Alpha-casein (Sigma C-7891) at 10 mg per ml was reacted at room temperature with varying concentrations (1 to 0.0001 mg/ml) of 4,4-difluoro-5,7-dimethyl-4-bora-3a,4a-diaza-s-indacene-3-propionic acid, succinimidyl ester (BODIPYŽ FL C3-SE, Molecular Probes, Inc.) in 0.1M sodium carbonate buffer at pH 9. Excess BODIPYŽ was removed by gel filtration in 0.1M phosphate buffer pH 7.0 and the conjugated BODIPYŽ-α-casein products collected in volumes of 1.5 to 2.0 ml. A stock BODIPYŽ-α-casein solution was prepared by adding 10 μl of each conjugate to 990 μl of phosphate buffered saline.
2. Rapid protease assays by fluorescence polarization
Twenty pl of stock BODIPYŽ-α-casein was added to 1.96 ml phosphate-buffered saline or other buffer prewarmed to 37° C. in a 12×75 mm disposable borosilicate test tube. The final assay volume was 2.00 ml and contained 0.75 μg/ml BODIPYŽ-α-casein (37 pmol/ml) for assays included in FIG. 1 and Table I. The FPM-1M fluorescence polarization analyzer volley Consulting and Research, Inc.) was used to take fluorescence polarization readings. Readings were automatically recorded in arbitrary milli-polarization units (mP) at 0.5 min intervals. A baseline was established for two minutes and then between two readings, the tube was removed just long enough to add and mix 20 μl of protease (after the 0-minute reading on the graphs). Fluorescence polarization values were recorded for an additional 3 to 5 min.
Trypsin (Type I Sigma T-8003) at 0.5 μg/ml was used to test the various conjugates of BODIPYŽ-α-casein produced, for suitability in fluorescence polarization assays. Chromatographically purified, crystallized pepsin (Sigma P-6887) was used in assays in 0.01 N HCl pH 2.
4. BODIPYŽ-α-casein characteristics
FIG. 1 presents protease assays measured by fluorescence polarization using trypsin on four different BODIPYŽ-α-casein conjugates produced with different ratios of BODIPYŽ reagent to α-casein. Values of fluorescence polarization in millipolarization units (mP) are plotted against time at a gain setting of 80 on the FPM-1™ instrument. Total initial fluorescence values, which were also monitored for additional information, were 743,320; 156,595; 41,675 and 4,366 for conjugates #1, #2, #3 and #4, respectively. The concentration of trypsin present in each assay was 0.5 pg/ml. The initial slopes on the graph (FIG. 1) were identical for the conjugates #2, #3 and #4 and there was a drop in fluorescence polarization in 3 min to 25-30% of the initial value for these three. This result indicates that any one of these three BODIPYŽ-α-casein products could be used to determine trypsin activity. However, product #3 would be preferred over #2 because of the larger mP change, making the assay more sensitive. Product #3 would be preferred over #4, as well, since the total initial fluorescence of #4 was very low, producing more variability in the readings. Note that product #1 resulting from the reaction with the highest concentration of BODIPYŽ FL C3-SE was completely unsuitable. The protein was presumably over-labeled creating self-quenching with very low initial fluorescence polarization.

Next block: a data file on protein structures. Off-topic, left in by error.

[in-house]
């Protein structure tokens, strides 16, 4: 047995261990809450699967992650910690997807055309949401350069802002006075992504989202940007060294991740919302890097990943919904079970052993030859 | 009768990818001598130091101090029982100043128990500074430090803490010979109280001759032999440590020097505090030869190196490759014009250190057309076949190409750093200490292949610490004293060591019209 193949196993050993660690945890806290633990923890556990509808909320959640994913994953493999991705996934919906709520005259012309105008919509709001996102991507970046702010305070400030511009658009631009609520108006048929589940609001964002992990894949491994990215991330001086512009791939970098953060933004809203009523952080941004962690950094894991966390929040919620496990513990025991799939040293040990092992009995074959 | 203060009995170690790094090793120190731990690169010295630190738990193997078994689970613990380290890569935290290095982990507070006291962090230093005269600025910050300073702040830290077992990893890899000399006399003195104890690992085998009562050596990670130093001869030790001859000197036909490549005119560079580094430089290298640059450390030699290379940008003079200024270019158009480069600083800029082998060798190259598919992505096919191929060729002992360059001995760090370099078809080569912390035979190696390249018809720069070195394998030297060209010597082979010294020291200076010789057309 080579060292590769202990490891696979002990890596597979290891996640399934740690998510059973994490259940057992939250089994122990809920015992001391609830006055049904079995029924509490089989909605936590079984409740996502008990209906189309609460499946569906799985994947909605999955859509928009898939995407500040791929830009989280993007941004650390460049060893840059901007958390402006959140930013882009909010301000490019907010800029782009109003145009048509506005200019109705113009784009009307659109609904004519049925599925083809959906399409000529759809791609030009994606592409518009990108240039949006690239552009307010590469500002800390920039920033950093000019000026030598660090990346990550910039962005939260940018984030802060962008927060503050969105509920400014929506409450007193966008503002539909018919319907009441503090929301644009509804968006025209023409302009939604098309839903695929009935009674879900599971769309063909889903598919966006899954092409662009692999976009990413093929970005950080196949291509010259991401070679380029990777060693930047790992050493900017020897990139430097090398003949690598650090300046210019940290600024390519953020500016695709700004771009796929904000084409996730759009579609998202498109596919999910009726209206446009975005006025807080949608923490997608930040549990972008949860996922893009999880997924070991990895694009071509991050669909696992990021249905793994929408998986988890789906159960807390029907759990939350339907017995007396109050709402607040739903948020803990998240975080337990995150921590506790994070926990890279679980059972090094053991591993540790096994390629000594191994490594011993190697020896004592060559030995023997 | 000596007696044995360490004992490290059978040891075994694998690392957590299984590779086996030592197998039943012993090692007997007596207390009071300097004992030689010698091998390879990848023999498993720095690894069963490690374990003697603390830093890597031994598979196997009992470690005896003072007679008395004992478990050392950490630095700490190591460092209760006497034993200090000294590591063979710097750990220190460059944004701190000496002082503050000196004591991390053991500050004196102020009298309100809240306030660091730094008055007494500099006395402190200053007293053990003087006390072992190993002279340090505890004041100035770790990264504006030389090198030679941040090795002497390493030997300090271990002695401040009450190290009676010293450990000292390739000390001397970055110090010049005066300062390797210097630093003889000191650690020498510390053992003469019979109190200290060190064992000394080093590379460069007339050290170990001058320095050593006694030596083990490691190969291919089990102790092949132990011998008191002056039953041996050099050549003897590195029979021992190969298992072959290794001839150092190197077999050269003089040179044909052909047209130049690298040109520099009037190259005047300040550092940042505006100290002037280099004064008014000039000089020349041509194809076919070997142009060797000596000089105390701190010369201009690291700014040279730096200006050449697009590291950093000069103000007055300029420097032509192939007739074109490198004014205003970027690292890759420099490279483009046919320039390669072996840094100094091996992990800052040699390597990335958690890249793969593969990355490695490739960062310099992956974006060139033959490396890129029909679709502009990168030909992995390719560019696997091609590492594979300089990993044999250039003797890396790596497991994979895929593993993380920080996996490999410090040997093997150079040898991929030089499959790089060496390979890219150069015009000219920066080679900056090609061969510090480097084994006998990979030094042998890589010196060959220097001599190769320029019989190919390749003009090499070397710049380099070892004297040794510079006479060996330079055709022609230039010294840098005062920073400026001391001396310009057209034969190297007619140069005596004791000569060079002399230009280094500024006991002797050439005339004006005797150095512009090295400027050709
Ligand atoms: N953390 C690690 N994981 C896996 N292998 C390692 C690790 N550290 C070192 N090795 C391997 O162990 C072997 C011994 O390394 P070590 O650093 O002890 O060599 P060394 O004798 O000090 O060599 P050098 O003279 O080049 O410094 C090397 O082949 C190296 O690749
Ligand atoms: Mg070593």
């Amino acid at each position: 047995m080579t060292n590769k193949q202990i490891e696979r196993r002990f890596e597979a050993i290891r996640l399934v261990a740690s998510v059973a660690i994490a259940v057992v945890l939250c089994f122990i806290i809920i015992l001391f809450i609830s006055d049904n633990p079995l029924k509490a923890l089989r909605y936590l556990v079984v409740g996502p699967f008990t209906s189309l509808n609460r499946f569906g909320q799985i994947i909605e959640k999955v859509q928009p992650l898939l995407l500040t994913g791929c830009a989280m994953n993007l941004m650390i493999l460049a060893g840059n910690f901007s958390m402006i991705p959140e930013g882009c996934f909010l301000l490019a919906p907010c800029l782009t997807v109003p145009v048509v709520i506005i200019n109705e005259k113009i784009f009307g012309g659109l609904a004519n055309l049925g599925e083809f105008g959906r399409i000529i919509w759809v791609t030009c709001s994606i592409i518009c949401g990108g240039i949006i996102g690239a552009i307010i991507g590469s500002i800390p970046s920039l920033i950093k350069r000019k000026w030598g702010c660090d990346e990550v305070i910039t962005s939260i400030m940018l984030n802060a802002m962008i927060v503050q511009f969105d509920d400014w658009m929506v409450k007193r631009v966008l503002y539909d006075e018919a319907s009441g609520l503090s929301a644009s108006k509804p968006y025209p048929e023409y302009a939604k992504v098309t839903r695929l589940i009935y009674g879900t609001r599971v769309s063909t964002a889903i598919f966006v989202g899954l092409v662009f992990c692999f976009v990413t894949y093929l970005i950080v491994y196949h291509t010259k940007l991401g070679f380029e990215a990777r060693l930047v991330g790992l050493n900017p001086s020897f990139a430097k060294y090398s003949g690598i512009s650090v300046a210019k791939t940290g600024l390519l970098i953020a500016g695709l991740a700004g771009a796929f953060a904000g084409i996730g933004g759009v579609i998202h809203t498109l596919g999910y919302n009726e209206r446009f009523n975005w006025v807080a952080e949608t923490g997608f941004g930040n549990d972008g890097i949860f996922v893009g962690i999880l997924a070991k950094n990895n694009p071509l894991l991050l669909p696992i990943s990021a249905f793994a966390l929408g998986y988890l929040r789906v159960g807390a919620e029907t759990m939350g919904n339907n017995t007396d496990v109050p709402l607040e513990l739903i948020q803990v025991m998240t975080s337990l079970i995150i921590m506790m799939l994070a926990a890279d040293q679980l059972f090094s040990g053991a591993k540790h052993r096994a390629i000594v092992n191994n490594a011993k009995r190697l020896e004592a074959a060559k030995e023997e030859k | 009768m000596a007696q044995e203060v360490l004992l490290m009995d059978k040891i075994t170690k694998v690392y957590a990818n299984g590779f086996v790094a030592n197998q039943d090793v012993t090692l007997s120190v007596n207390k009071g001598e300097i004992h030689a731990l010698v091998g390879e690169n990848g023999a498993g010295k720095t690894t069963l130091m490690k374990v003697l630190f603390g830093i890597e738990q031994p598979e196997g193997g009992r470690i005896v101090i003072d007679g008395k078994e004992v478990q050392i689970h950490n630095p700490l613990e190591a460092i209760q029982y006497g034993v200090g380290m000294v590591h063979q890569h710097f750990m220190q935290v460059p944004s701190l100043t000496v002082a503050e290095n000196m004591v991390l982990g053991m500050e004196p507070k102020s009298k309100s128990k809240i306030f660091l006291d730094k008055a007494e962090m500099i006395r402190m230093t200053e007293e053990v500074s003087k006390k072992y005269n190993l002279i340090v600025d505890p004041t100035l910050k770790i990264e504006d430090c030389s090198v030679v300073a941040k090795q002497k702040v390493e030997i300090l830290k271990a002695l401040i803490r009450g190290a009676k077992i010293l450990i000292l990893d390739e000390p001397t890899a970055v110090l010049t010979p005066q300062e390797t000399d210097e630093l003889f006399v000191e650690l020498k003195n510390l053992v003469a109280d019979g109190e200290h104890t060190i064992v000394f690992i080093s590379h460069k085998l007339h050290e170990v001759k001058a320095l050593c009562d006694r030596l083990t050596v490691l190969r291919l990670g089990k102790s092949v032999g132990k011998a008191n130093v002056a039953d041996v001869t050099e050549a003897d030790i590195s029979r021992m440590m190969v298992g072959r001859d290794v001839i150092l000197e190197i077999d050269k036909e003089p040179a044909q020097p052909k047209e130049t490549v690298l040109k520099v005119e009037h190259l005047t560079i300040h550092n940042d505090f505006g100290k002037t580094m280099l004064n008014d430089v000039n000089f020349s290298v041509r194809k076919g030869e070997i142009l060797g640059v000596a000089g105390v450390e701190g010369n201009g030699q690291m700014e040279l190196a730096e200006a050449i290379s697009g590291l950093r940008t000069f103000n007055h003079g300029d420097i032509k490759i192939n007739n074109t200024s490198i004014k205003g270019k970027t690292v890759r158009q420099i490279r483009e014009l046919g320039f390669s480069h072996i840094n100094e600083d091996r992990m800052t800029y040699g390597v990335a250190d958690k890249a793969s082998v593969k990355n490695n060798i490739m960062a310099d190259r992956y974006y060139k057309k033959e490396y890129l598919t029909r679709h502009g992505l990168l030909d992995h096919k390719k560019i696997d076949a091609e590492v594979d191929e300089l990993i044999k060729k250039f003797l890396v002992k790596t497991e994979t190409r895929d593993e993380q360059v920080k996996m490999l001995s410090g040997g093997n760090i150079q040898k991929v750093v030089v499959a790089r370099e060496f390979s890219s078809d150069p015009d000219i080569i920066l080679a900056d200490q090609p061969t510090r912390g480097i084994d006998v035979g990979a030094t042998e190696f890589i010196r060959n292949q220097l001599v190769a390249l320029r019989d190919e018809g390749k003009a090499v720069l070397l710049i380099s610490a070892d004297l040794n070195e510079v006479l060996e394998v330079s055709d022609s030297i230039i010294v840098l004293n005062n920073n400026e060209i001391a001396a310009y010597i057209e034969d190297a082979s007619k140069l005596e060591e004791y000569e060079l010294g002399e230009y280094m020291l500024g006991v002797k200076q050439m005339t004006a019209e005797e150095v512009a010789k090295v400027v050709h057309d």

Product #3 also worked well in an assay using pepsin at pH 2. BODIPYŽ-α-casein conjugate #3 was used at 0.5 μg/ml final concentration in 0.01 N HCl, pH 2 at 37° C. in a 2.00 ml volume. Pepsin stock was prepared at 2 mg/ml and 0.2 mg/ml. The BODIPYŽ-α-casein was equilibrated in the FPM-1™ instrument for 5 minutes prior to addition of 1 μl of pepsin stock solution.